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The Monkey Matters Blog
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As a field primatologist, I have no shortage of incredible wildlife experiences. Here is my photo of an aardvark, featured by Project Noah as their Spotting of the Week!
— Project Noah (@projectnoah) July 13, 2015
As I’ve hinted in the past (e.g., here and here), I really love a good map. Lately, a few colleagues have approached me for help with mapmaking. Despite each person’s focus on a different region or topic, I’ve found that the same small set of free online resources have usually proved to be equal to the task.
Generally, my approach is to collect high quality vector data for map features such as political boundaries, rivers, or roads. These are often available for the GIS community in shapefile format or some other widely supported vector format. I then plot the data in R using the maptools package. R is more than capable of putting together beautiful maps and is far more lightweight and efficient than dedicated GIS programs. It also runs on every operating system. For Mac/Linux users, no need to fiddle with virtual machines, dual boot machines, or other people’s machines just for access to ArcGIS!
Here are some websites to bookmark:
Natural Earth is usually my first stop for free general-purpose spatial data for cartography. It offers global cultural and physical vector data at three different scales, as well as raster data at two scales. For certain datasets, multiple options are presented, giving more control over the features actually downloaded. Best of all, the features are quite up-to-date. One of my major complaints about mapping in R was the datedness of the data included in widely used packages such as maps and maptools, both of which use the CIA World DataBank II, which was last updated in the 1980s!
Protected Planet provides very good vector data for protected areas of the world. The global dataset is available for download but is enormous at nearly 3 gigabytes. It is usually more useful to download data by country.
I focus on vector data for my cartographic needs, but on the rare occasions when I need raster data I turn first to the Global Land Cover Facility (GLCF) at the University of Maryland, which provides useful raster data including satellite imagery and earth science products derived from satellite imagery.
In a similar vein, the Socioeconomic Data and Applications Center (SEDAC) at Columbia University provides useful census (population) data in raster form.
Unlike the other resources on this list, ColorBrewer does not provide any data. It does, however, offer excellent guidance for color usage in maps. The user can specify her data nature, pick a color scheme, and generate a set of colors tailored to her purpose. She can even filter only colorblind safe, printer friendly, or photocopy safe color schemes. Colors are provided as Hex, RGB, or CMYK values.
To demonstrate how easily and quickly maps can be put together, I decided to create a map of South American rivers. To do this, I downloaded global national borders (110m resolution) and global rivers (110m, 50m, and 10m resolution) from Natural Earth. I then plotted all the features in R.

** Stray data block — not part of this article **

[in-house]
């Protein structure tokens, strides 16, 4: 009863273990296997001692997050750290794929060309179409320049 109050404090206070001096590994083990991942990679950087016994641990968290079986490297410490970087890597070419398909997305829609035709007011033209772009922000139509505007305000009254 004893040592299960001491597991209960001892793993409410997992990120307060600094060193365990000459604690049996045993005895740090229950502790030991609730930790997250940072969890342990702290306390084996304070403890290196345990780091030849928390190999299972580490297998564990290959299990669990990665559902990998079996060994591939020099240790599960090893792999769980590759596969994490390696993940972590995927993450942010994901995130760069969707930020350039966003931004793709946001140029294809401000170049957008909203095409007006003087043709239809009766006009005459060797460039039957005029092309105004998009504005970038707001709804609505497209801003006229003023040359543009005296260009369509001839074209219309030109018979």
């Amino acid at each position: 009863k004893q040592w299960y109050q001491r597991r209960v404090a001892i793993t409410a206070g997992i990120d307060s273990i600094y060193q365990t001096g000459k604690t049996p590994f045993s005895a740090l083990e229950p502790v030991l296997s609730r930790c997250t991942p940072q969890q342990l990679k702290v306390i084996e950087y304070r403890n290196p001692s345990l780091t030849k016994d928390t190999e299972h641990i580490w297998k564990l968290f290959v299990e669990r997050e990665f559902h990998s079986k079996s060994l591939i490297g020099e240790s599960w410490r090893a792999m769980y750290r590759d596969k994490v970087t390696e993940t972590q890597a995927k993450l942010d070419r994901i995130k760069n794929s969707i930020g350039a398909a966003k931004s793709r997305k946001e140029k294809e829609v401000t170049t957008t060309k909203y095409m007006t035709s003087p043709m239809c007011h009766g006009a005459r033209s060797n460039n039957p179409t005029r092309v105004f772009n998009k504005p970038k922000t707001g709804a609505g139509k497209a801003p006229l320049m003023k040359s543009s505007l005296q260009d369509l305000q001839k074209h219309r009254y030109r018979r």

library('maptools') # Set the WGS84 projection for all features options(proj4string=CRS('+proj=longlat +datum=WGS84')) world <- readShapePoly('ne_110m_admin_0_countries.shp') water1 <- readShapeLines('ne_110m_rivers_lake_centerlines.shp') water2 <- readShapeLines('ne_50m_rivers_lake_centerlines.shp') water3 <- readShapeLines('ne_10m_rivers_lake_centerlines.shp') # Plot water features with three different line weights plot(water1,add=FALSE,col='blue',lwd=2,xlim=c(-75,-50),ylim=c(-55,15)) plot(water2,add=TRUE,col='blue',lwd=1) plot(water3,add=TRUE,col='blue',lwd=0.25) plot(world,add=TRUE,lwd=1)
Next, I decided to create a map of Taiwanese national parks using global national borders (10m resolution) from Natural Earth and protected areas of Taiwan from Protected Planet.
world.hires <- readShapePoly('ne_10m_admin_0_countries.shp') taiwan.parks <- readShapePoly('general_TWN-shapefile-polygons.shp') plot(world.hires,xlim=c(118.5,123),ylim=c(21.25,25.75)) plot(taiwan.parks,add=TRUE,col='#a1d99b')
We had the enormous privilege of hosting the Ethoinformatics Working Group 2013 meetings at Washington University last month in St. Louis. Sponsored by the National Science Foundation and organized by Tony Di Fiore, Tom Igoe, Jane Phillips-Conroy, and myself, the meetings brought together primate field researchers, data scientists, and Washington University librarians for three days of discussions about database management, data collection, data archiving, and best practices for the future.
Pinkerton is a remarkable canine research assistant working in China with my good friend Joe Orkin. Over the past couple of years, Pinkerton has assisted Joe as a scat-detecting dog specializing in gibbon scat. Training dogs to detect scat is hard work and involves a close special relationship between researcher and canine. The results, however, are worth it. With his superior sense of smell and his unfailing worth ethic, Pinkerton finds precious samples the rest of us would have no chance of detecting!
Joe’s fieldwork is now drawing to a close and Pinkerton is nearing retirement. Unfortunately, however, transporting dogs halfway across the world is expensive and Joe needs your help sending Pinkerton to a well-deserved retirement in the U.S.A.
Please consider helping out Joe and Pinkerton. Follow the links below to donate and to read more about Joe and Pinkerton.